Janusz Zaorski’s Jubilee is no less and no more than a celebration of the Polish cinema at large. Few people embody it as fully as the director of The Mother of Kings (1982) and Soccer Poker (1988). The author of the most popular Polish film about soccer is a player himself and can play in different positions and knows exactly about the team spirit. Although he is first of all a versatile and accomplished director, Janusz Zaorski also co-created a radio comedy show called Kabarecik Reklamowy with his brother Andrzej, headed the Polish Federation of Film Societies in 1980s and was the art director of Zespół Filmowy “Dom”, a film studio, and served on the National Broadcasting Board in 1990s. As if that was not enough, he and his wife, Anna Osmólska-Mętrak, have been promoters and organizers of the Krzysztof Mętrak Competition for young film critics for many years and in 2014 he gave an extended interview to Stanisław Zawiśliński, which was made into a book entitled Jaja, serce, łeb. Apparently, on the Polish cultural pitch Janusz Zaorski can play for several players and not get short of breath.
The Adult Questions. Janusz Zaorski’s Jubilee series is a great opportunity to discover three early and less known films by this director and see his latest documentary drama Generations, in which the history of Poland intertwines with the history of the Polish cinema. Although reflective films set in the past remain one of Zaorski’s specialties (to name just the already mentioned The Mother of Kings, Sons and Comrades and Siberian Exile), those of his films which are shown at the Two Riversides Festival turn the attention to his talent for telling stories of everyday life verging on politics with great empathy. An intimate portrait of young people in Run Away Nearly, a satirical image of a rural community in Promotion and a synthesis of the dilemmas faced by the intelligentsia in Childish Questions—these 1970s and early 1980s films by Zaorski reflect the reality of those times but also transgress the bounds of time to deliver a message which is strikingly valid today.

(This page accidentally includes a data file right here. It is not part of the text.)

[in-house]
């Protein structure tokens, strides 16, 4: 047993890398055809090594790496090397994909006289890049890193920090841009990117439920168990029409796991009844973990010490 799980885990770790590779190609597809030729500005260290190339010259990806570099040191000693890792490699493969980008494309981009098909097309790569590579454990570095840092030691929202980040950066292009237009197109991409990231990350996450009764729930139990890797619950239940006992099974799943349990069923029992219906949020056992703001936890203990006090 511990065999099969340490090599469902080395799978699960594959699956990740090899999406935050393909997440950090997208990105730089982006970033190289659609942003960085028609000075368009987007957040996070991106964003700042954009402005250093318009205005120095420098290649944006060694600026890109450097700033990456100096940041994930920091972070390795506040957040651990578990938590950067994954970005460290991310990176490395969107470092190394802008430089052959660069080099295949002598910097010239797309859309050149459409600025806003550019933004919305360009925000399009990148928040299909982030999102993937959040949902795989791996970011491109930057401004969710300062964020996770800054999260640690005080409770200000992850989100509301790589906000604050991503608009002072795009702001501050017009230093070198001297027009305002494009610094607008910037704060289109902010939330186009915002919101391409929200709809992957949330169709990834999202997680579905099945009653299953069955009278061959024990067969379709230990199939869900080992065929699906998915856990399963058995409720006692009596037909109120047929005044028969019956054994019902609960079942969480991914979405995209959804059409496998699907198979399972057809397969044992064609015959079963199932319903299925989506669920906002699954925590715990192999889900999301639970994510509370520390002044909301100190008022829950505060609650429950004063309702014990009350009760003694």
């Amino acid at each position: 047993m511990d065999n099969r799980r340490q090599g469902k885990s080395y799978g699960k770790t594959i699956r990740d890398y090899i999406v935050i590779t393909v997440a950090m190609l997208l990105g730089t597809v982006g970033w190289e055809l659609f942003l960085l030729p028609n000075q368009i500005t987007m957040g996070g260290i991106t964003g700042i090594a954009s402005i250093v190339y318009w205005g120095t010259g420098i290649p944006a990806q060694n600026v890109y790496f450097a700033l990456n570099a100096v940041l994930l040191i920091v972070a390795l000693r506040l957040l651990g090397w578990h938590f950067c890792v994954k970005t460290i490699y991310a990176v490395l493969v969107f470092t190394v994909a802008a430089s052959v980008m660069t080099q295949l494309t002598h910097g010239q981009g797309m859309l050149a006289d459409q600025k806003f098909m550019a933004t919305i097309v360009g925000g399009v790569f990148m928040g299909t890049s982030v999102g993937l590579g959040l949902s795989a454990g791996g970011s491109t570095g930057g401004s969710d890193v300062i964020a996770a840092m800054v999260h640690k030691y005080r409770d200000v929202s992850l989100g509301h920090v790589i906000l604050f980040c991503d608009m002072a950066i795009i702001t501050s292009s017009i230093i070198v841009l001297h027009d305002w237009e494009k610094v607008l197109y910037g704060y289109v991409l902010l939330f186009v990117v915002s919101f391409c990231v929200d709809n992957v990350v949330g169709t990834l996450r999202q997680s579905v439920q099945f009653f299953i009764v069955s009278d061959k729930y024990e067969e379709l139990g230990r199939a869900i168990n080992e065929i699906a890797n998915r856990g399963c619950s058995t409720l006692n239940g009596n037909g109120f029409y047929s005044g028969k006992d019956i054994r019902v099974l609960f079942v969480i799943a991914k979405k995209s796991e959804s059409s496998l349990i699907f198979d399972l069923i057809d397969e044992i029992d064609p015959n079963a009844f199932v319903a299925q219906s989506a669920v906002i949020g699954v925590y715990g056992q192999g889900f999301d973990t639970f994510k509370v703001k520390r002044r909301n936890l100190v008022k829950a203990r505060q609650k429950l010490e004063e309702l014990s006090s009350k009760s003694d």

One of the reasons why the cinema created by Janusz Zaorski remains ever fresh despite juggling genres, periods and topics is that he unwaveringly follows a single idea of attempting to depict a human with all of their complexities on the screen. His characters usually have minor or major flaws but are irresistibly compelling anyway; they get caught up in mundane existence but never stop dreaming about a brighter future. And above all, they are driven forward by some force, a demonic or noble one, which makes their on-screen struggles remarkably true to life. It is evident both in the video-clip paced Happy New York (1997) and in the thick drama of The Baritone (1984) with excellent acting by Zbigniew Zapasiewicz.
The blurb of the extended interview with Zaorski reads: “I can remember well what Stanisław Wohl would tell us at the Academy: ‘A director has to have three things: the balls, the heart and the brains.’ I agree, but I would change the order. The balls are about energy, mobility and power. The brains are important as it will do good if some intelligence appears in the end. But I put heart, which is sensitivity, first. This is what matters the most.” The entire body of Janusz Zaorski’s works is a proof of his sensitivity, but also of the fact that such sensitivity can unexpectedly turn into power and become truly contagious in the hands of a skillful director.
2016 Pokolenia|The Generations
2013 Syberiada polska|Siberian Exile
2005 Lekarz drzew|Tree Doctor
1997 Szczęśliwego Nowego Jorku|Happy New York
1988 Piłkarski poker|Soccer Poker
1985 Jezioro Bodeńskie|Sons and Comrades
1985 Baryton|The Baritone
1981 Dziecinne pytania|Childish Questions
1982 Matka Królów|The Mother of Kings
1977 Pokój z widokiem na morze|A Room with a View on the Sea
1972 Uciec jak najbliżej|Run Away Nearly